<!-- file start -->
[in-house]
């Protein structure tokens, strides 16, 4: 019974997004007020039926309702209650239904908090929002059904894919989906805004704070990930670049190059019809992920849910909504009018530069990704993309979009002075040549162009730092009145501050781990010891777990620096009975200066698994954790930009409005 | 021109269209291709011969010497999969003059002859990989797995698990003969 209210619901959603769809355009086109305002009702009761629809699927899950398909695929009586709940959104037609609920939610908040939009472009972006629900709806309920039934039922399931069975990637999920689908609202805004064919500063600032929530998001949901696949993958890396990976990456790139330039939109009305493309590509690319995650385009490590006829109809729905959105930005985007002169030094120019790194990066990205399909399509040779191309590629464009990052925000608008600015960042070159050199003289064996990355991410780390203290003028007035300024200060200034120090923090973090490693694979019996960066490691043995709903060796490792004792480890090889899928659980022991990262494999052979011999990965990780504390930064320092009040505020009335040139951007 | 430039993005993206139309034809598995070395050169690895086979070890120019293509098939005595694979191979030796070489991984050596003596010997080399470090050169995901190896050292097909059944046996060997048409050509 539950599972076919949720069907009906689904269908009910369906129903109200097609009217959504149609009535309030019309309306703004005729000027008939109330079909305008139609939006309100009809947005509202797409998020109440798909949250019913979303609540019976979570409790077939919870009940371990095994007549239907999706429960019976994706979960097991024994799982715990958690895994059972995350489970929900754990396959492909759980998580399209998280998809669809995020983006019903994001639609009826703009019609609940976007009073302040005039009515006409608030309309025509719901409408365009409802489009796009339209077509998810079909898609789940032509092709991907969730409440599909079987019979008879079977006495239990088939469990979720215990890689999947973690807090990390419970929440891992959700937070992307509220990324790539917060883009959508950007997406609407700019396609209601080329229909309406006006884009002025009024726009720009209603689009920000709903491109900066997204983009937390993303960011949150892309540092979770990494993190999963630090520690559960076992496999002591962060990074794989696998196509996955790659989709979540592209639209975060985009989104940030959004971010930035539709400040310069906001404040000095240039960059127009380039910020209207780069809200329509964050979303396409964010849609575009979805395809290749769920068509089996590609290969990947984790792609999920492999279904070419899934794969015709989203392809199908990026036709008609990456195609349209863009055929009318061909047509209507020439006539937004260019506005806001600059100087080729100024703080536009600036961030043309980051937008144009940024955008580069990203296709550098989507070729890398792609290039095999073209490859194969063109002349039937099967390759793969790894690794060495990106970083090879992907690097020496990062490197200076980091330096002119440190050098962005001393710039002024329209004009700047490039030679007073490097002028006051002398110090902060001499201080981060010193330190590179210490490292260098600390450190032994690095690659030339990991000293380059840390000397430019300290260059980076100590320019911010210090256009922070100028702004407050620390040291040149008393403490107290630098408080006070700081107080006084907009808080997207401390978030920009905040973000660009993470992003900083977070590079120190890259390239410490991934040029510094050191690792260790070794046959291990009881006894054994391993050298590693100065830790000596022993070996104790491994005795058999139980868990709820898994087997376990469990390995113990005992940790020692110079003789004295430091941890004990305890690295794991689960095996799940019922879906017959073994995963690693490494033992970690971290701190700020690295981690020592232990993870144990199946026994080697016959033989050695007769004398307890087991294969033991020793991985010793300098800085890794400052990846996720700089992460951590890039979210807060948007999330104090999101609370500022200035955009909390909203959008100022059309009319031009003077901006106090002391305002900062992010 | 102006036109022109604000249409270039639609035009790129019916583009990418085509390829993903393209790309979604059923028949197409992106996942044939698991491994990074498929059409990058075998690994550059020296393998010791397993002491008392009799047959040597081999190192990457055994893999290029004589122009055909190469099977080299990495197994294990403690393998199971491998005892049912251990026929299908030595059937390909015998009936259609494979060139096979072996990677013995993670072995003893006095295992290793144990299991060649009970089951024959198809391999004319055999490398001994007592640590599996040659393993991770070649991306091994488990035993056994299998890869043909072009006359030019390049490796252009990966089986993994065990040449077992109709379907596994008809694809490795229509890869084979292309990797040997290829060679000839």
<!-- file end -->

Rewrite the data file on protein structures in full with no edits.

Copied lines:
[in-house]
């Protein structure tokens, strides 16, 4: 019974997004007020039926309702209650239904908090929002059904894919989906805004704070990930670049190059019809992920849910909504009018530069990704993309979009002075040549162009730092009145501050781990010891777990620096009975200066698994954790930009409005 | 021109269209291709011969010497999969003059002859990989797995698990003969 209210619901959603769809355009086109305002009702009761629809699927899950398909695929009586709940959104037609609920939610908040939009472009972006629900709806309920039934039922399931069975990637999920689908609202805004064919500063600032929530998001949901696949993958890396990976990456790139330039939109009305493309590509690319995650385009490590006829109809729905959105930005985007002169030094120019790194990066990205399909399509040779191309590629464009990052925000608008600015960042070159050199003289064996990355991410780390203290003028007035300024200060200034120090923090973090490693694979019996960066490691043995709903060796490792004792480890090889899928659980022991990262494999052979011999990965990780504390930064320092009040505020009335040139951007 | 430039993005993206139309034809598995070395050169690895086979070890120019293509098939005595694979191979030796070489991984050596003596010997080399470090050169995901190896050292097909059944046996060997048409050509 539950599972076919949720069907009906689904269908009910369906129903109200097609009217959504149609009535309030019309309306703004005729000027008939109330079909305008139609939006309100009809947005509202797409998020109440798909949250019913979303609540019976979570409790077939919870009940371990095994007549239907999706429960019976994706979960097991024994799982715990958690895994059972995350489970929900754990396959492909759980998580399209998280998809669809995020983006019903994001639609009826703009019609609940976007009073302040005039009515006409608030309309025509719901409408365009409802489009796009339209077509998810079909898609789940032509092709991907969730409440599909079987019979008879079977006495239990088939469990979720215990890689999947973690807090990390419970929440891992959700937070992307509220990324790539917060883009959508950007997406609407700019396609209601080329229909309406006006884009002025009024726009720009209603689009920000709903491109900066997204983009937390993303960011949150892309540092979770990494993190999963630090520690559960076992496999002591962060990074794989696998196509996955790659989709979540592209639209975060985009989104940030959004971010930035539709400040310069906001404040000095240039960059127009380039910020209207780069809200329509964050979303396409964010849609575009979805395809290749769920068509089996590609290969990947984790792609999920492999279904070419899934794969015709989203392809199908990026036709008609990456195609349209863009055929009318061909047509209507020439006539937004260019506005806001600059100087080729100024703080536009600036961030043309980051937008144009940024955008580069990203296709550098989507070729890398792609290039095999073209490859194969063109002349039937099967390759793969790894690794060495990106970083090879992907690097020496990062490197200076980091330096002119440190050098962005001393710039002024329209004009700047490039030679007073490097002028006051002398110090902060001499201080981060010193330190590179210490490292260098600390450190032994690095690659030339990991000293380059840390000397430019300290260059980076100590320019911010210090256009922070100028702004407050620390040291040149008393403490107290630098408080006070700081107080006084907009808080997207401390978030920009905040973000660009993470992003900083977070590079120190890259390239410490991934040029510094050191690792260790070794046959291990009881006894054994391993050298590693100065830790000596022993070996104790491994005795058999139980868990709820898994087997376990469990390995113990005992940790020692110079003789004295430091941890004990305890690295794991689960095996799940019922879906017959073994995963690693490494033992970690971290701190700020690295981690020592232990993870144990199946026994080697016959033989050695007769004398307890087991294969033991020793991985010793300098800085890794400052990846996720700089992460951590890039979210807060948007999330104090999101609370500022200035955009909390909203959008100022059309009319031009003077901006106090002391305002900062992010 | 102006036109022109604000249409270039639609035009790129019916583009990418085509390829993903393209790309979604059923028949197409992106996942044939698991491994990074498929059409990058075998690994550059020296393998010791397993002491008392009799047959040597081999190192990457055994893999290029004589122009055909190469099977080299990495197994294990403690393998199971491998005892049912251990026929299908030595059937390909015998009936259609494979060139096979072996990677013995993670072995003893006095295992290793144990299991060649009970089951024959198809391999004319055999490398001994007592640590599996040659393993991770070649991306091994488990035993056994299998890869043909072009006359030019390049490796252009990966089986993994065990040449077992109709379907596994008809694809490795229509890869084979292309990797040997290829060679000839």